Shenzhen companies have enjoyed a total of 5.86 billion yuan (US$900 million) of tariff reductions in trade with countries under the Regional Comprehensive Economic Partnership (RCEP) agreement between January and July this year, Shenzhen Customs said Thursday.
Of the total, 3.53 billion yuan went to importers and 2.33 billion yuan to exporters.
The RCEP, the world’s largest trade deal measured in terms of GDP signed by 15 Asia-Pacific nations in November last year, involves all 10 ASEAN members, China, Japan, South Korea, Australia and New Zealand, accounting for about 30 percent of global GDP and one-third of the world population.
The RCEP is expected to progressively lower tariffs, eventually eliminating as much as 92 percent on imports between its parties within 20 years of coming into effect. It will also look to allow freer movement of goods within the region by allowing participating countries preferential access to growing markets and allowing companies to export products anywhere within the bloc without having to meet separate requirements for each country, thereby reducing costs and time. The unified rule of origin helps facilitate international supply chains and reduce export costs throughout the bloc.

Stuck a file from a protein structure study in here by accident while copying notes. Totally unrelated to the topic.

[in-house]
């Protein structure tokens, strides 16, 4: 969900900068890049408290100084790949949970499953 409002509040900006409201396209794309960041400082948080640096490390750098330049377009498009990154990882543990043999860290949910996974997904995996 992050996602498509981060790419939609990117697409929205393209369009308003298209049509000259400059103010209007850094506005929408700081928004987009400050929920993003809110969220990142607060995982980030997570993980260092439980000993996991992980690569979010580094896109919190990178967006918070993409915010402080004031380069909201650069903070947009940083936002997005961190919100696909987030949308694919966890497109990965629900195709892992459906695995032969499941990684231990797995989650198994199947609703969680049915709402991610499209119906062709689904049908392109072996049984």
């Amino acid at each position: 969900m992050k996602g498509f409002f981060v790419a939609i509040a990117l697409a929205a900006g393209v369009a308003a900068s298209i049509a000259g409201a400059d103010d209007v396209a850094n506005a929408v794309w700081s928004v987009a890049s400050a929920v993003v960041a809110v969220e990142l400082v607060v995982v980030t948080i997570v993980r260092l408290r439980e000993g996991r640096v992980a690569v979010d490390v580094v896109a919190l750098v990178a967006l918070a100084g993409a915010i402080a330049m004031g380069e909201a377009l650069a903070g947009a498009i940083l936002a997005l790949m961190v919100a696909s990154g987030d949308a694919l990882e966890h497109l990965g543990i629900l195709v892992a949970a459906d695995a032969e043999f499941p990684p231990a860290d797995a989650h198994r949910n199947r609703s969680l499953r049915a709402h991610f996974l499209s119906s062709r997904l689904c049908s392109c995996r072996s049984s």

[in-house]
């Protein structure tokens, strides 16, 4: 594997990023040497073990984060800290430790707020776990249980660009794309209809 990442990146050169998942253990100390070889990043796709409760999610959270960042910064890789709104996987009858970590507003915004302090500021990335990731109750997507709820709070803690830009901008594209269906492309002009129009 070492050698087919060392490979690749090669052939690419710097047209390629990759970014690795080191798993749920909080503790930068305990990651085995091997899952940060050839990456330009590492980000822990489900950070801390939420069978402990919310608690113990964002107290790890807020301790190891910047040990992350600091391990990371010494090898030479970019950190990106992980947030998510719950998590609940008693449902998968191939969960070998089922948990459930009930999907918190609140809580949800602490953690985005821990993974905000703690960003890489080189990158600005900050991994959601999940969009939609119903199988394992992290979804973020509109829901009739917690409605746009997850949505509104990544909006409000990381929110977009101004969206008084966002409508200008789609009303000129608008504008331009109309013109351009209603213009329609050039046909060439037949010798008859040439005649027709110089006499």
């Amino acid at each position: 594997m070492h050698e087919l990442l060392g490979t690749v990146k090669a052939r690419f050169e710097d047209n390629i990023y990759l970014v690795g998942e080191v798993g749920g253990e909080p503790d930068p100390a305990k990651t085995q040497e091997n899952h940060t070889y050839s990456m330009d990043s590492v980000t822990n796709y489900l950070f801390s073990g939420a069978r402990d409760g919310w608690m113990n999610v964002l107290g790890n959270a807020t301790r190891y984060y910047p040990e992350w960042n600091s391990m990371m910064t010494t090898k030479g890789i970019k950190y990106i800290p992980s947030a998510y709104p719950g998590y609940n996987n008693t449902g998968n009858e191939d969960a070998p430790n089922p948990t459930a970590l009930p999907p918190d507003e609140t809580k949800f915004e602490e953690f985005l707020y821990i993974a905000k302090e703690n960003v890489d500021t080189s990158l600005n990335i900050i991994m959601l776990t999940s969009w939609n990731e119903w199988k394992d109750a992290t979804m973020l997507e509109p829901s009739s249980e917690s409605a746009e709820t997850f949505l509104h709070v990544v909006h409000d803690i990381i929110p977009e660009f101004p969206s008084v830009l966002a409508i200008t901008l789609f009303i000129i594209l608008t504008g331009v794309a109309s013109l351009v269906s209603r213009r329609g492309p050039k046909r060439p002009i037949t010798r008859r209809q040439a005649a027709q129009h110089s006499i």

“Our company imports different types of electronic components from Japan and tariffs of some components were as high as 12 percent,” said Shi, an employee in charge of customs declaration at a telecommunication company in the city. “With the implementation of the RCEP agreement, import tariffs have gradually decreased. This increases the competitiveness of our products.”
In 2020, auto maker BYD imported stamping molds worth about 120 million yuan from Japan, which would have cost the company nearly 10 million yuan in tariffs, said the head of the customs declaration department of the company surnamed Liu.
“Thanks to the RCEP pact, the tariffs for the same imports will be approximately cut by about 614,000 yuan in the first year and will be cut to zero gradually,” Liu said. “Lowered manufacturing cost will help enhance our cars’ competitiveness in the global market and boost the new-energy vehicle industry.”
Shenzhen Transsion Holdings Co., Ltd., a mobile phone manufacturer, is another beneficiary of the pact.
In one case, the company sells to Thailand self-made smartphones with display screens made of Japan-imported glass. It is entitled to tariff reductions since the phone is treated as a made-in-China piece under the unified rule of origin because the trade is conducted within RCEP member countries.